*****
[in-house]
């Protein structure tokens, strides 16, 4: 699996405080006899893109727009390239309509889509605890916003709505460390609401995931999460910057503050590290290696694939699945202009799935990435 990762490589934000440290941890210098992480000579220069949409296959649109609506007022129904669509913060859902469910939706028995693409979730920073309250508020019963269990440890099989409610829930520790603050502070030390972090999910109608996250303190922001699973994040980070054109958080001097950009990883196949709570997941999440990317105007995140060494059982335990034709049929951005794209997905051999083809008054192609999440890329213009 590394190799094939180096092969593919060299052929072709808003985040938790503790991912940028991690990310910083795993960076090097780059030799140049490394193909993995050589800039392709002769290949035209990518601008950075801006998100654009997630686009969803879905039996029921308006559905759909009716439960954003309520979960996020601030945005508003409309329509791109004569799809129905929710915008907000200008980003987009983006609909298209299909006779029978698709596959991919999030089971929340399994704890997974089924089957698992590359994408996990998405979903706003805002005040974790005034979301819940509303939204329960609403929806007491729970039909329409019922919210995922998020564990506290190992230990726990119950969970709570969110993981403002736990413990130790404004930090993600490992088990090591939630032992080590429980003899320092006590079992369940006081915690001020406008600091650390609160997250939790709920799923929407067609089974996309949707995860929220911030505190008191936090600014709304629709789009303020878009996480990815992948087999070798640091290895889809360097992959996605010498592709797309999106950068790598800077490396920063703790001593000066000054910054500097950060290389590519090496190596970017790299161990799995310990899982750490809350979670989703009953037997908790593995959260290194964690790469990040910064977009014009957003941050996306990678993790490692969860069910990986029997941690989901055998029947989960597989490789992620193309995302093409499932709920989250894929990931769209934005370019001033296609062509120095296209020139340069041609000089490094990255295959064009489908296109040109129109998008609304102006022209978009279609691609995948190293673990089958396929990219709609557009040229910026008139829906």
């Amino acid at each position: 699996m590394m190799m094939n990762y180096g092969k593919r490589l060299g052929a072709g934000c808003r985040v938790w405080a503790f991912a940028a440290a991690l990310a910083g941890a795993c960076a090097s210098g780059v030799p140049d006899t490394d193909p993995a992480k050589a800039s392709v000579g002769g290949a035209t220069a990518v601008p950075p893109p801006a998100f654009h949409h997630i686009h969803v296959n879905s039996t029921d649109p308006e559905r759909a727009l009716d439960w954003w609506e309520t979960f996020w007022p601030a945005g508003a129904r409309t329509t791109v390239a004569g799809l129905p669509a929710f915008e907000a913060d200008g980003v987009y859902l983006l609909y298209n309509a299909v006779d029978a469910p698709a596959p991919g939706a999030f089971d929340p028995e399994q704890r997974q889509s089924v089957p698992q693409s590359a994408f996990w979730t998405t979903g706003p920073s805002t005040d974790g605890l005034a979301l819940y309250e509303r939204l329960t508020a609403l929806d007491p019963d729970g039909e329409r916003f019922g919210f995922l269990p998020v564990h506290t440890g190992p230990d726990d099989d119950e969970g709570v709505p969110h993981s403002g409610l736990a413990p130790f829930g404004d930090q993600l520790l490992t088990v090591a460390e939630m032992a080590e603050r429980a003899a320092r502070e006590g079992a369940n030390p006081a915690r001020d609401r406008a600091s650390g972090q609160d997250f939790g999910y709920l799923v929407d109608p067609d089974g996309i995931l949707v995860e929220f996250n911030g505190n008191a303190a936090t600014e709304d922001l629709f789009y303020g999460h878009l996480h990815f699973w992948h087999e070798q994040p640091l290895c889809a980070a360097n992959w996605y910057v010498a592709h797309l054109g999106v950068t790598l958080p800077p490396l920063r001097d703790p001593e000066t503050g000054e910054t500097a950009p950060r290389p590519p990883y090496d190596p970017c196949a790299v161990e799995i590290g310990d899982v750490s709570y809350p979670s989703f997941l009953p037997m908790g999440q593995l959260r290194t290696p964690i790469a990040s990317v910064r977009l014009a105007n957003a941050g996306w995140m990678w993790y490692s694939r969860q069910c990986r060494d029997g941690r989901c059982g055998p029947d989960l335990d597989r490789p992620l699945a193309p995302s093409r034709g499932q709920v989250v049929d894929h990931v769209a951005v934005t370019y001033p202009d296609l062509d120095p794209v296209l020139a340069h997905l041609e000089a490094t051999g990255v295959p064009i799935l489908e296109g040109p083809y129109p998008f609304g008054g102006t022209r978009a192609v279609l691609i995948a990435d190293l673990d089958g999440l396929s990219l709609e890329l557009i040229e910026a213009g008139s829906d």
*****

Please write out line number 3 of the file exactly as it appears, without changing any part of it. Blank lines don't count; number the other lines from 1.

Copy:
């Amino acid at each position: 699996m590394m190799m094939n990762y180096g092969k593919r490589l060299g052929a072709g934000c808003r985040v938790w405080a503790f991912a940028a440290a991690l990310a910083g941890a795993c960076a090097s210098g780059v030799p140049d006899t490394d193909p993995a992480k050589a800039s392709v000579g002769g290949a035209t220069a990518v601008p950075p893109p801006a998100f654009h949409h997630i686009h969803v296959n879905s039996t029921d649109p308006e559905r759909a727009l009716d439960w954003w609506e309520t979960f996020w007022p601030a945005g508003a129904r409309t329509t791109v390239a004569g799809l129905p669509a929710f915008e907000a913060d200008g980003v987009y859902l983006l609909y298209n309509a299909v006779d029978a469910p698709a596959p991919g939706a999030f089971d929340p028995e399994q704890r997974q889509s089924v089957p698992q693409s590359a994408f996990w979730t998405t979903g706003p920073s805002t005040d974790g605890l005034a979301l819940y309250e509303r939204l329960t508020a609403l929806d007491p019963d729970g039909e329409r916003f019922g919210f995922l269990p998020v564990h506290t440890g190992p230990d726990d099989d119950e969970g709570v709505p969110h993981s403002g409610l736990a413990p130790f829930g404004d930090q993600l520790l490992t088990v090591a460390e939630m032992a080590e603050r429980a003899a320092r502070e006590g079992a369940n030390p006081a915690r001020d609401r406008a600091s650390g972090q609160d997250f939790g999910y709920l799923v929407d109608p067609d089974g996309i995931l949707v995860e929220f996250n911030g505190n008191a303190a936090t600014e709304d922001l629709f789009y303020g999460h878009l996480h990815f699973w992948h087999e070798q994040p640091l290895c889809a980070a360097n992959w996605y910057v010498a592709h797309l054109g999106v950068t790598l958080p800077p490396l920063r001097d703790p001593e000066t503050g000054e910054t500097a950009p950060r290389p590519p990883y090496d190596p970017c196949a790299v161990e799995i590290g310990d899982v750490s709570y809350p979670s989703f997941l009953p037997m908790g999440q593995l959260r290194t290696p964690i790469a990040s990317v910064r977009l014009a105007n957003a941050g996306w995140m990678w993790y490692s694939r969860q069910c990986r060494d029997g941690r989901c059982g055998p029947d989960l335990d597989r490789p992620l699945a193309p995302s093409r034709g499932q709920v989250v049929d894929h990931v769209a951005v934005t370019y001033p202009d296609l062509d120095p794209v296209l020139a340069h997905l041609e000089a490094t051999g990255v295959p064009i799935l489908e296109g040109p083809y129109p998008f609304g008054g102006t022209r978009a192609v279609l691609i995948a990435d190293l673990d089958g999440l396929s990219l709609e890329l557009i040229e910026a213009g008139s829906d």